Plus (code 260 01), T-Mobile (previously ERA) (260 02), Orange (260 03), and Play are the four mobile phone carriers in Poland (260 06). The typical European GSM 900/1800 MHz network covers about 98 percent of the nation, with the remaining 2 percent being nature reserves or high mountains. Almost every town has 3G service. Plus and Cyfrowy Polsat have just launched LTE networks. Some carriers currently have two identities for their prepaid services as a result of the introduction of virtual brands: Plus has Plush and Simplus, T-Mobile has Heyah and Tak Tak, and Orange has Pop and Orange Go. Domestic call prices are approximately the same across the board for all providers.
Prepaid beginning kits with SIM cards (called starter in Polish) are readily available in most stores, supermarkets, and news agencies at affordable costs (5-20z, the majority of which is accessible for calls). Request a beginning and be careful to specify the network you prefer. Accounts are valid for a few days for outgoing calls, so fill them up for, say, 20z (“doadowanie” [do-wa-do-vanye] in Polish, be careful to provide the figure you want). Prepaid SIM cards must be registered as of July 25, 2016. It implies that the SIM card must be linked to the identification evidence.
Almost every shopping center has at least one independent cellphone store; the owners are generally educated and offer a variety of low-cost phones that may be used as a local/travel phone. This might be a decent alternative since juggling SIM cards is usually a hassle.
Polish telephone numbers
In Poland, all phone numbers are 9 digits long and never begin with 0 — though they used to. Sometimes numbers are printed the old manner, with just the last 7 digits given, in which case you must prefix the now-mandatory area code (e.g. 22 — Warsaw, 61 — Pozna, 12 — Kraków) OR a 0 is included at the beginning, in which case it must be omitted. It makes no difference whether you call from a landline or a mobile phone.
To make a call from Poland to another country:
00 Country code from a landline phone Local phone number
- Country code from a mobile phone Local phone number
To contact Poland from outside the country, dial 48, then the number ‘without’ the leading 0, just as you would from a domestic mobile phone.
International and roaming calls are both costly. You may cut your bill by doing the following:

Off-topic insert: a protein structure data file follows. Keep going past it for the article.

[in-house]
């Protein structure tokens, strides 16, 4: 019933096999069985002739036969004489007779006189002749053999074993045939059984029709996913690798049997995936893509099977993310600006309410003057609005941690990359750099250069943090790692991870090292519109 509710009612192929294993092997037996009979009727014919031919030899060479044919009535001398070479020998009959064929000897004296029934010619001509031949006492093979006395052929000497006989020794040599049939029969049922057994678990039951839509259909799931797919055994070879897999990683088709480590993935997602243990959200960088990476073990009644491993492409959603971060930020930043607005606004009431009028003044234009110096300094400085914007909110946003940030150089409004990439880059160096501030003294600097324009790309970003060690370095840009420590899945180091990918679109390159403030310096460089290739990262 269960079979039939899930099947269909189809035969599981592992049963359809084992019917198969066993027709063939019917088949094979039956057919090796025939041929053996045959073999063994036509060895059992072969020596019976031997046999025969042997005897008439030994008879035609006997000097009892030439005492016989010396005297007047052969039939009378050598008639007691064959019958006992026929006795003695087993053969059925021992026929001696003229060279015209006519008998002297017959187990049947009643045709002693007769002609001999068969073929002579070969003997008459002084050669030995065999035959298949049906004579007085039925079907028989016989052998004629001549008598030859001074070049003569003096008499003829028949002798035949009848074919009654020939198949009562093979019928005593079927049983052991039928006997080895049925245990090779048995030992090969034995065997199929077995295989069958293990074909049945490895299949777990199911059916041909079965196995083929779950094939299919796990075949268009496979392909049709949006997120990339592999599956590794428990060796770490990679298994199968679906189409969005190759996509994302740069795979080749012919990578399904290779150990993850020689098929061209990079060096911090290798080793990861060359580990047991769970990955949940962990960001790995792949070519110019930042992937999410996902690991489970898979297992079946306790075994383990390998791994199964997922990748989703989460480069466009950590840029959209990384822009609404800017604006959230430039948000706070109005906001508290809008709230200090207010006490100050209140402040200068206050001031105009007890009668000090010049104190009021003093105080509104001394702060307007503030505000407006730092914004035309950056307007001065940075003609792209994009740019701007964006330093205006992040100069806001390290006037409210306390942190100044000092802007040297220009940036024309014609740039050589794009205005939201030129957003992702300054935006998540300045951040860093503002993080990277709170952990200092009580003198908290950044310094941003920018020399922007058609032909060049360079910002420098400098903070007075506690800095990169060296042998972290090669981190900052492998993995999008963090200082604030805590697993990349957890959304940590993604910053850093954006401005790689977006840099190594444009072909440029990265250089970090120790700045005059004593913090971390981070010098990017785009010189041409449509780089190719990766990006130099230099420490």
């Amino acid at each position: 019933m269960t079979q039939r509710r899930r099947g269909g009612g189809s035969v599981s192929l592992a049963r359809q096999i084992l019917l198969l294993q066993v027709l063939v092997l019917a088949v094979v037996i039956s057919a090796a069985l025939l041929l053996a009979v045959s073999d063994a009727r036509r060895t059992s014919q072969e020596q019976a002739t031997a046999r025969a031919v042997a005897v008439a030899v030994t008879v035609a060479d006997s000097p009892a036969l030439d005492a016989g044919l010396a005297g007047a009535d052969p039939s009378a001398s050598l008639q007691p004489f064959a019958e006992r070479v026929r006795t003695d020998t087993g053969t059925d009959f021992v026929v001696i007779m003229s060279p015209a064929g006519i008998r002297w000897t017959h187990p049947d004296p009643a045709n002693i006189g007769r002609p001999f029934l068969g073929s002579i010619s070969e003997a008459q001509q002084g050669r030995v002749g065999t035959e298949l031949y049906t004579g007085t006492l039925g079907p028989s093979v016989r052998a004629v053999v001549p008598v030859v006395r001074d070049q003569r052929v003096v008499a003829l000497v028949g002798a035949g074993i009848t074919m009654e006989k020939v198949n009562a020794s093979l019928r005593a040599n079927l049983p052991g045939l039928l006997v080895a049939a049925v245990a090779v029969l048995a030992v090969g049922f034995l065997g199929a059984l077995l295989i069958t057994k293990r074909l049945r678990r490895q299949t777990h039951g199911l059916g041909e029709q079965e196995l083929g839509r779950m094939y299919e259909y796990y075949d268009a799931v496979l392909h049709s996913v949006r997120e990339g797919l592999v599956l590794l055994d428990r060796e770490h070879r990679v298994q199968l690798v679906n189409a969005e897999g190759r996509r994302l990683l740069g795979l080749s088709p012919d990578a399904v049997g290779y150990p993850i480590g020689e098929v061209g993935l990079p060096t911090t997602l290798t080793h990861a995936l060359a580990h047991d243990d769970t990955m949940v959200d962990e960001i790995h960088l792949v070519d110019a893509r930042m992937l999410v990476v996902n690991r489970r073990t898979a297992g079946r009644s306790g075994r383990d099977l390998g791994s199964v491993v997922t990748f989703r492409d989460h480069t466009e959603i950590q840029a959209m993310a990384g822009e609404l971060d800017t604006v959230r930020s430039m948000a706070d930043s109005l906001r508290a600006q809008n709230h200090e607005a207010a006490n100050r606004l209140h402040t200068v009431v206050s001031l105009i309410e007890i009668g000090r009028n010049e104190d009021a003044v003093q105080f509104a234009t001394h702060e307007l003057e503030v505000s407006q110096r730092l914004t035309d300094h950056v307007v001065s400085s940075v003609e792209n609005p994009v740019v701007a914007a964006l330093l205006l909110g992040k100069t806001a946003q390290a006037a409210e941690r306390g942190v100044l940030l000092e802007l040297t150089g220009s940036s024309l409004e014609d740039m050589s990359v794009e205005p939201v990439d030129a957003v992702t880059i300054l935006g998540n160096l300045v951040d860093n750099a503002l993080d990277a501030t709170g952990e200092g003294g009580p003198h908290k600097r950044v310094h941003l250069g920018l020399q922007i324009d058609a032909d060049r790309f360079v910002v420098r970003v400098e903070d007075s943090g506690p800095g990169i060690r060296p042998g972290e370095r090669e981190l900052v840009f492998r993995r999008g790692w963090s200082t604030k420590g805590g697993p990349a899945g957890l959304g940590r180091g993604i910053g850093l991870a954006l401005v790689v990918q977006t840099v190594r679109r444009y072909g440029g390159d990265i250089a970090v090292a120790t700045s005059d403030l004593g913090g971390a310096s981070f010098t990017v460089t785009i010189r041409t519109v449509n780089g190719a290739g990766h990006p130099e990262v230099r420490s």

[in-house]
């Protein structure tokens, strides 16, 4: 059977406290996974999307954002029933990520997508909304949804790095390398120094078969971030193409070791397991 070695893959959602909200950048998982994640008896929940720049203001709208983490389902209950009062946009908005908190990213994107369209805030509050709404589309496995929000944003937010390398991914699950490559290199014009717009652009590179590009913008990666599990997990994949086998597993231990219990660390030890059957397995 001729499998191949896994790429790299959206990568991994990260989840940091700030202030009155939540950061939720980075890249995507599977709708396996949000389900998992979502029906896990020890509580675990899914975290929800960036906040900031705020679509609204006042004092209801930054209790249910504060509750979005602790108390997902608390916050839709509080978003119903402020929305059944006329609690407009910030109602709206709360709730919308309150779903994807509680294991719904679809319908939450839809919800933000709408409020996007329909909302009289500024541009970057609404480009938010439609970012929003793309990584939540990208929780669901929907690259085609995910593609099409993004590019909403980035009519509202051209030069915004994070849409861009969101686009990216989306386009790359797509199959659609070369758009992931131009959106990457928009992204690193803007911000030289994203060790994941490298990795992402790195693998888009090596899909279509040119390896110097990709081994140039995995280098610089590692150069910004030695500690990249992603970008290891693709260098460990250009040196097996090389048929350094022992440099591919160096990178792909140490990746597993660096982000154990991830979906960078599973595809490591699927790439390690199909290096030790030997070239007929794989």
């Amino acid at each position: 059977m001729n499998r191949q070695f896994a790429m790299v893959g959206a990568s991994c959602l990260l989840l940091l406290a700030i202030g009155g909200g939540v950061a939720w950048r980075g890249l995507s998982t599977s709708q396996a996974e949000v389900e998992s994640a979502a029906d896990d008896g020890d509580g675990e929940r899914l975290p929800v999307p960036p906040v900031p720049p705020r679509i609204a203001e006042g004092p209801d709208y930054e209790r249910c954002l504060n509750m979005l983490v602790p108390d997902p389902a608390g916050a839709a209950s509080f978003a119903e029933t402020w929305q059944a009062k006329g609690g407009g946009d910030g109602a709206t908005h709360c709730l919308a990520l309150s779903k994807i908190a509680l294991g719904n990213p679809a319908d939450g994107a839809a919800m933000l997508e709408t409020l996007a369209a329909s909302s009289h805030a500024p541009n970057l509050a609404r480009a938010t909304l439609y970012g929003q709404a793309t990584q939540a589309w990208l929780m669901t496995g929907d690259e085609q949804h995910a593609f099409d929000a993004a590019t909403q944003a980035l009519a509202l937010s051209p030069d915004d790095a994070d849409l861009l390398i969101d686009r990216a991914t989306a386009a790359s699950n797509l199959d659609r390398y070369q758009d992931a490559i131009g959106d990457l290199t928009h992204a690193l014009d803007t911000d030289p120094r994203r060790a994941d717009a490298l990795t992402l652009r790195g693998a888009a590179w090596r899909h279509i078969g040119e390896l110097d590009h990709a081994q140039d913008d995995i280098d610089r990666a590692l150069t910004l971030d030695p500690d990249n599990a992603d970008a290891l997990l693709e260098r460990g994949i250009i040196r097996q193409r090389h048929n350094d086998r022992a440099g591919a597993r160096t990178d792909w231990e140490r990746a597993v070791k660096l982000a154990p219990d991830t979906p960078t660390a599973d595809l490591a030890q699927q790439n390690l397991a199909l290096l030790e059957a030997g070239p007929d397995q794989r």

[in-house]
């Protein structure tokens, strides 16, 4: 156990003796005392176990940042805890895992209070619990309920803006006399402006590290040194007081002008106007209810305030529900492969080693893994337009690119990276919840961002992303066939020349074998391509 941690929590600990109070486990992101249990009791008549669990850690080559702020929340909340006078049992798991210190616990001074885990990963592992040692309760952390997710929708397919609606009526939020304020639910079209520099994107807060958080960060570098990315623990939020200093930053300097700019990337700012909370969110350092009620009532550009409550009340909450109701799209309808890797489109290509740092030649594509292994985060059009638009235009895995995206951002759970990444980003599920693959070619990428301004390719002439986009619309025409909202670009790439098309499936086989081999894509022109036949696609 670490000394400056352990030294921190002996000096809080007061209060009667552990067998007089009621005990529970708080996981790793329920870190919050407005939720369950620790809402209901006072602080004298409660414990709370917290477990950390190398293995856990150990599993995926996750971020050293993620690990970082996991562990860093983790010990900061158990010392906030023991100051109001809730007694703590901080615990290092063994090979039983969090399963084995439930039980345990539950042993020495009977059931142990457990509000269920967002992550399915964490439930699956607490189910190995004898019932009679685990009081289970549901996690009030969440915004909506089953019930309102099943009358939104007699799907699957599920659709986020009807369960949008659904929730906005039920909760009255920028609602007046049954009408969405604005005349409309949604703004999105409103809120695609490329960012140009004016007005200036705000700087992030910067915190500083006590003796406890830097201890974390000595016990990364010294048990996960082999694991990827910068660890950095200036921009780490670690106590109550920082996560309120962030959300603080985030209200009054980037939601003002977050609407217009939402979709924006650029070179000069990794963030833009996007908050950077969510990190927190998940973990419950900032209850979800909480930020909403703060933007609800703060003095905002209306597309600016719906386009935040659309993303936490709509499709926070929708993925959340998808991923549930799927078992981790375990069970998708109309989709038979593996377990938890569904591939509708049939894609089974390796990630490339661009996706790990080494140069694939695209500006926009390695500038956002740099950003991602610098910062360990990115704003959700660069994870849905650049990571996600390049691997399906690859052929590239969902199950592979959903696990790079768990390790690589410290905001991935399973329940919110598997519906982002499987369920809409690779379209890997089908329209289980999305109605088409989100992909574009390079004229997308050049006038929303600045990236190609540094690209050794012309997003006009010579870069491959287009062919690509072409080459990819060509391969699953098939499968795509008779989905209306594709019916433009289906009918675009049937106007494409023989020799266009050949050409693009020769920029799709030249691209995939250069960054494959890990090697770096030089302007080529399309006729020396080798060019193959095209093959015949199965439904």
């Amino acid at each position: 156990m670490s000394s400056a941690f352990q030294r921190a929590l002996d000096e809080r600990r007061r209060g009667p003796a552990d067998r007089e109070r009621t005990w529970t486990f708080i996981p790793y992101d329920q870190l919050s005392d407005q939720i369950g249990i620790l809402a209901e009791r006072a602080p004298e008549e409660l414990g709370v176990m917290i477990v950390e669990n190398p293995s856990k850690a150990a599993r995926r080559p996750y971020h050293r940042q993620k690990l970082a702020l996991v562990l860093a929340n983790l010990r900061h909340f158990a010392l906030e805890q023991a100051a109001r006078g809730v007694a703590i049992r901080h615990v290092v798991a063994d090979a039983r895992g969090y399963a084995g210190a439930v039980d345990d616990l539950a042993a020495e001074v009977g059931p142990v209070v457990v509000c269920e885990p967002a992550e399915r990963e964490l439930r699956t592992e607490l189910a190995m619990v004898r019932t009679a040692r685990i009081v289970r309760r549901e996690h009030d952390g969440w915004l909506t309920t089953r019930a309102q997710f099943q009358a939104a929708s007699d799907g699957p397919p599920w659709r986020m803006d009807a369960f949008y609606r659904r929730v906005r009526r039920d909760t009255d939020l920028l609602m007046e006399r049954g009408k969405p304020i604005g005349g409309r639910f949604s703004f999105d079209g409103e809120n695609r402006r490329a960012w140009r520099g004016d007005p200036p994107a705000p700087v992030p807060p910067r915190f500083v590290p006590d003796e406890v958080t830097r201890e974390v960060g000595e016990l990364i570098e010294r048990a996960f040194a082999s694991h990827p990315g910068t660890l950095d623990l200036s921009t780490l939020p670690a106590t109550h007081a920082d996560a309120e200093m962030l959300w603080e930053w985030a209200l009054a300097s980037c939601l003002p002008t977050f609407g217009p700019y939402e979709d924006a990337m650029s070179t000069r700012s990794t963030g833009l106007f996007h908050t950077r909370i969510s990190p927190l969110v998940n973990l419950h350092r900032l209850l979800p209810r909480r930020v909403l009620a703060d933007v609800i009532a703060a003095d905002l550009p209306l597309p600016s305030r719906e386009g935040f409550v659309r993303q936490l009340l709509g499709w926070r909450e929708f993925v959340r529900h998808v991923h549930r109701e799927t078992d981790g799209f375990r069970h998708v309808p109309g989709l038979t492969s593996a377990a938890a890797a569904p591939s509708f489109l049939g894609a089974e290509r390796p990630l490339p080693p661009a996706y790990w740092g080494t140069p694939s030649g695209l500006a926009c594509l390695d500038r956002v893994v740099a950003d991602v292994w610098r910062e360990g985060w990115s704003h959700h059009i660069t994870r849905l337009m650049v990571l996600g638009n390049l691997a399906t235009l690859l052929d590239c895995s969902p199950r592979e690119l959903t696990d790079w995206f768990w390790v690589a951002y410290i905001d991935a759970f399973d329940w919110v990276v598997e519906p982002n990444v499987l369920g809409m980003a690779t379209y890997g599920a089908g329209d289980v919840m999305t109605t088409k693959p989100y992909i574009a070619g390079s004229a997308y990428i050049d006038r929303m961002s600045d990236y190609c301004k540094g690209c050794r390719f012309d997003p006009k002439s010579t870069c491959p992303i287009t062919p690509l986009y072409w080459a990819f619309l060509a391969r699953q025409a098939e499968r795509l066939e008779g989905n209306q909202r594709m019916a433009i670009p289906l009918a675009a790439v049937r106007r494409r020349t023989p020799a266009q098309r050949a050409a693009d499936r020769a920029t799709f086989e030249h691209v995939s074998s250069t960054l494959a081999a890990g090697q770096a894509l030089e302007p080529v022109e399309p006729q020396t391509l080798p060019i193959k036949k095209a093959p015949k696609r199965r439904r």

- Purchase “phone cards” to make overseas calls.
- To make or receive calls in Poland, activate a pre-paid account (the cost may be as low as 20 z).
Skype and other free internet communication tools are also widely used in Poland.
If you’re carrying a laptop, Wireless LAN Hot-Spots are accessible at various locations, sometimes for free, sometimes for a fee. The best places to look for one are airports, train stations, cafés, retail malls, libraries, city centers, and universities. You may inquire at your hotel, but expect to pay. If you need to connect to the Internet, don’t worry; Internet cafés can be found in all of Poland’s main cities. Customers may access free wi-fi in most coffee shops and restaurants, which is typically password-protected. There is a lot of accessible wi-fi in residential estates, but there has been anecdotal evidence of cyber crime, so it is important to be cautious.
You may utilize your mobile phone to use CSD, HSCSD, GPRS, or EDGE, but the cost may be prohibitive. UMTS/HSPA service is accessible in nearly all major and mid-sized cities. If your phone is not SIM-locked, you may want to consider buying a pre-paid SIM card intended for data access. Every cell provider has its own pre-paid internet plan. You have the option of purchasing Era Blueconnect Starter, iPlus Simdata, Orange Free na kart, or Play Online na kart. Internet access from Era, Plus, and Orange is available across the nation using GPRS/EDGE technology. 3G/3.5G signals can be received in nearly all large, medium, and small cities.
You may use Skype, etc., at a wifi hotspot if you have an internet-enabled device that is not a phone but has full audio capabilities (such as an iPod touch).